False: 6,000-year-old carvings of Lord Rama and Hanuman have been spotted in Silemania, Iraq.

By: Ankita Kulkarni
February 17 2023

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False: 6,000-year-old carvings of Lord Rama and Hanuman have been spotted in Silemania, Iraq.


The Verdict False

A rock relief depicting Iraqi tribal king Tardunni has been falsely claimed to be sculptures of Hindu deities.

Claim ID c038a442


An image of two rock reliefs in Iraq has gone viral on social media with the claim that they depict the Hindu gods Lord Rama and Hanuman. A verified account named Ambuj Bharadwaj shared the image on Twitter, along with the following claim, translated frrom Hindi: "6000 years old Lord Shriram and Hanuman ji's carvings in Silemania, Iraq." In the image, we can see rock reliefs of a man holding a bow, a quiver of arrows, a dagger in his belt, and two persons held captive at his feet. The post has 373.6K views and 22.6K likes. However, the rock sculptures are of local figures that are being misinterpreted as Hindu deities.

In Fact

Upon conducting a reverse image search, we found the image used in the Twitter post posted on Wikimedia Commons, titled, ‘Rock relief of ‘Darband-i Belula, Horen Shekhan, Sulaymaniyah, Iraq’. The image was posted on March 23, 2019, and credited to the author Osama Shukir Muhammed Amin FRCP (Glasg). The description of the photograph reads, "Darband-i Belula rock relief depicting a king, prince, ruler, or a high-ranking official, whose name reads Tar…dunni. He was probably a Lullubian, less likely a Gutian. The relief lies in Iraq, Sulaymaniyah Governorate, Horen Shekhan, near the Iraq-Iran border. Circa 2000 BC." One can also see the same carvings in a YouTube video uploaded by Osama on his channel. 

We also found images of the rock relief shot from a different angle in a travel blog published on the free online history encyclopedia World History, authored by Osama. Describing the rock carving in his article, Osman notes that the person carved holding a bow and arrows looks like an early Sumerian ruler or warrior, and the two captives at his feet are probably Hurrians, a Bronze Age people who flourished across the Near East. He states that a rectangular box carved beside one of the captives on the right side shows Akkadian inscriptions that mention the warrior's name as "Tar...dunni," son of Ikki, who was a Lullubian king. The relief dates back to the Akkadian period, circa 22 century BCE. It also included a sketch of the relief scanned from the book of Taha Bakir and Fouad Safr in 1966.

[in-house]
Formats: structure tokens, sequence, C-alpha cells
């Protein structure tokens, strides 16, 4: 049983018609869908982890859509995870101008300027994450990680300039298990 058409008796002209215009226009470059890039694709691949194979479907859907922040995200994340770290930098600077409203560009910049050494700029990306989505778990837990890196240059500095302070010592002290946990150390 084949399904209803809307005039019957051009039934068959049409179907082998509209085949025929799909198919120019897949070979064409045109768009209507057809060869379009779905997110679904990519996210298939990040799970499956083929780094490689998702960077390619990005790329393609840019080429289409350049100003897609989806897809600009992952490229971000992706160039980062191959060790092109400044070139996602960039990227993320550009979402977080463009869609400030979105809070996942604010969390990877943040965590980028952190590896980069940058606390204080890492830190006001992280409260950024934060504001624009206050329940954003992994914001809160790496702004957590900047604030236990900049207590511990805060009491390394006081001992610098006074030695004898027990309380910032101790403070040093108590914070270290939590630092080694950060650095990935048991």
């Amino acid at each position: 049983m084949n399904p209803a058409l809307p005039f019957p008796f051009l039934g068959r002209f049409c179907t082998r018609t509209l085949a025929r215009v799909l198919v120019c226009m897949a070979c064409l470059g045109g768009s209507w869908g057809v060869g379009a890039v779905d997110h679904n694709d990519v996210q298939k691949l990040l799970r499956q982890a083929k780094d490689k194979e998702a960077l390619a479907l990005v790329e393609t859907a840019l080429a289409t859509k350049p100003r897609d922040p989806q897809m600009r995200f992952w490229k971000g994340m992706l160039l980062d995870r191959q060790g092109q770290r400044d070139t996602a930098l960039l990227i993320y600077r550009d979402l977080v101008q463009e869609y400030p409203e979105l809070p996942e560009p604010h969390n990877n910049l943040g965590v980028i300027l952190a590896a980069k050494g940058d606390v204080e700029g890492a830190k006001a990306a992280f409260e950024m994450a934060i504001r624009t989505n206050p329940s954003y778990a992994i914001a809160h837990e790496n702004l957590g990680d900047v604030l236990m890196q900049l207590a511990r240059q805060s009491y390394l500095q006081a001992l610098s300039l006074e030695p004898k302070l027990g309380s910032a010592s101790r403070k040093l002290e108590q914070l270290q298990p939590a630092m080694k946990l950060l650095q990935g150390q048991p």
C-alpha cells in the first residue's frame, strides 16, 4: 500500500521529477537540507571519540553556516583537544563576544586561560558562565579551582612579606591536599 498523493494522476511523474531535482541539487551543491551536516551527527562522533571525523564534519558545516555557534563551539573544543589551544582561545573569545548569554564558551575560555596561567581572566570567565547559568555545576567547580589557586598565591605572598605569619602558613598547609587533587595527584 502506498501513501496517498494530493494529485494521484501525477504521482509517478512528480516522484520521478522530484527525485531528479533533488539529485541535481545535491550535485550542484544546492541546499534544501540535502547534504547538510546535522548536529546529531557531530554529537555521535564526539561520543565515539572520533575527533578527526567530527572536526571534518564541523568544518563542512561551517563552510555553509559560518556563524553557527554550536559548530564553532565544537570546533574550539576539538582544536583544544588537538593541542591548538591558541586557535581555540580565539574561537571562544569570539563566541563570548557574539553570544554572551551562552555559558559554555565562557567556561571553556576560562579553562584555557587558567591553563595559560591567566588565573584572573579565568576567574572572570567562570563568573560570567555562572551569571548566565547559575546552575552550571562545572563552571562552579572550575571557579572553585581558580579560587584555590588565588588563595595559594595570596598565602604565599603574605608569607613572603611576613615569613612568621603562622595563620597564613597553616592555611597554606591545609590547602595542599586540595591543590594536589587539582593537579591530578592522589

Logically contacted an archeologist, Akshyeta Suryanarayan, PhD, a specialist in South Asian and Arabian archaeology, who confirmed that the relics in question do not depict Hindu deities. She added that the inscription on the side of the carving states his name, 'Tardunni,' and invokes the deities Shamash (ancient Mesopotamian sun god) and Adad (Ancient Mesopotamian storm and rain god) for protection. She also showed us the presence of the same image in the book The Archaeology of Iran from the Palaeolithic to the Achaemenid Empire (2022) by Roger Matthews and Hassan Fazeli Nashli. The image description notes that it depicts "rock reliefs of late third and early second millennia BC date in western Iran and eastern Iraq."

It is clear, therefore, that the reliefs do not depict Hindu deities and are instead depictions of a local king from the region.

The Verdict

A rock relief of Mesopotamian ruler, dating back to 2000 BC and carved into the Darband-i-Belula cliffs in Iraq, is being incorrectly claimed to depict the Hindu deities Lord Rama and Hanuman. Therefore, we have marked the claim as false.

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Global Fact-Checks Completed

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